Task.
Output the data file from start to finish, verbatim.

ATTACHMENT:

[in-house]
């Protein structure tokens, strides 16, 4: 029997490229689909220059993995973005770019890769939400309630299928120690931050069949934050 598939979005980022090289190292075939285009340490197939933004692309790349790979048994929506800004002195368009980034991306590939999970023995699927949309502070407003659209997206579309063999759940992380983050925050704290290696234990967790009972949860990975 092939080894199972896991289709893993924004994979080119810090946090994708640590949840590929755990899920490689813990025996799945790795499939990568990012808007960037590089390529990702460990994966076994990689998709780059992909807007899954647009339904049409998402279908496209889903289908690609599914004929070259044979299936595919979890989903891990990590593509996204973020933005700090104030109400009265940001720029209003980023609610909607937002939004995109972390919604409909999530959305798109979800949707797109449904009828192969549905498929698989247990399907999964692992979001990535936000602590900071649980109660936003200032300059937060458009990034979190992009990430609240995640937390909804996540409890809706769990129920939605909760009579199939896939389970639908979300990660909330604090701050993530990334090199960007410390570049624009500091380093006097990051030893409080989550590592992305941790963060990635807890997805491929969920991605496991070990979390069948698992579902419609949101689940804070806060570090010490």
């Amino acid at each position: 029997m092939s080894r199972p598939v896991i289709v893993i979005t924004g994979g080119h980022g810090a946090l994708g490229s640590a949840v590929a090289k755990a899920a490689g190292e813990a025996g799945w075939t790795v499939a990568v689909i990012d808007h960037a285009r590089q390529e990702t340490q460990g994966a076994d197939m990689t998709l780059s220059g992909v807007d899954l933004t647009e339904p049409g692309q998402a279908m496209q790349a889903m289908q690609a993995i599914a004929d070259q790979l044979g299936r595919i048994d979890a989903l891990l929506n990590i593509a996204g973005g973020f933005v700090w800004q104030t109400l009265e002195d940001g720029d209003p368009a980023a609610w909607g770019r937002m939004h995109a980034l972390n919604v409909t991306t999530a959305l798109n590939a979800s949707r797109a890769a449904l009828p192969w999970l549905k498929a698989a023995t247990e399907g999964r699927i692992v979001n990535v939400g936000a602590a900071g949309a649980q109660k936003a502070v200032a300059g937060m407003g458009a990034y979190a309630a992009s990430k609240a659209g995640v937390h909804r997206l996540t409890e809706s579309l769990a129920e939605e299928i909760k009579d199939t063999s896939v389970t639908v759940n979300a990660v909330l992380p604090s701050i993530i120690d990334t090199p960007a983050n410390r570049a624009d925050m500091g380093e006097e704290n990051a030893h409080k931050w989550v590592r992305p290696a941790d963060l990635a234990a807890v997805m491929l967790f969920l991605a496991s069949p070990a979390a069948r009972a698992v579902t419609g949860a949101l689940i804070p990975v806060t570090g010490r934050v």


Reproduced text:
[in-house]
């Protein structure tokens, strides 16, 4: 029997490229689909220059993995973005770019890769939400309630299928120690931050069949934050 598939979005980022090289190292075939285009340490197939933004692309790349790979048994929506800004002195368009980034991306590939999970023995699927949309502070407003659209997206579309063999759940992380983050925050704290290696234990967790009972949860990975 092939080894199972896991289709893993924004994979080119810090946090994708640590949840590929755990899920490689813990025996799945790795499939990568990012808007960037590089390529990702460990994966076994990689998709780059992909807007899954647009339904049409998402279908496209889903289908690609599914004929070259044979299936595919979890989903891990990590593509996204973020933005700090104030109400009265940001720029209003980023609610909607937002939004995109972390919604409909999530959305798109979800949707797109449904009828192969549905498929698989247990399907999964692992979001990535936000602590900071649980109660936003200032300059937060458009990034979190992009990430609240995640937390909804996540409890809706769990129920939605909760009579199939896939389970639908979300990660909330604090701050993530990334090199960007410390570049624009500091380093006097990051030893409080989550590592992305941790963060990635807890997805491929969920991605496991070990979390069948698992579902419609949101689940804070806060570090010490």
């Amino acid at each position: 029997m092939s080894r199972p598939v896991i289709v893993i979005t924004g994979g080119h980022g810090a946090l994708g490229s640590a949840v590929a090289k755990a899920a490689g190292e813990a025996g799945w075939t790795v499939a990568v689909i990012d808007h960037a285009r590089q390529e990702t340490q460990g994966a076994d197939m990689t998709l780059s220059g992909v807007d899954l933004t647009e339904p049409g692309q998402a279908m496209q790349a889903m289908q690609a993995i599914a004929d070259q790979l044979g299936r595919i048994d979890a989903l891990l929506n990590i593509a996204g973005g973020f933005v700090w800004q104030t109400l009265e002195d940001g720029d209003p368009a980023a609610w909607g770019r937002m939004h995109a980034l972390n919604v409909t991306t999530a959305l798109n590939a979800s949707r797109a890769a449904l009828p192969w999970l549905k498929a698989a023995t247990e399907g999964r699927i692992v979001n990535v939400g936000a602590a900071g949309a649980q109660k936003a502070v200032a300059g937060m407003g458009a990034y979190a309630a992009s990430k609240a659209g995640v937390h909804r997206l996540t409890e809706s579309l769990a129920e939605e299928i909760k009579d199939t063999s896939v389970t639908v759940n979300a990660v909330l992380p604090s701050i993530i120690d990334t090199p960007a983050n410390r570049a624009d925050m500091g380093e006097e704290n990051a030893h409080k931050w989550v590592r992305p290696a941790d963060l990635a234990a807890v997805m491929l967790f969920l991605a496991s069949p070990a979390a069948r009972a698992v579902t419609g949860a949101l689940i804070p990975v806060t570090g010490r934050v």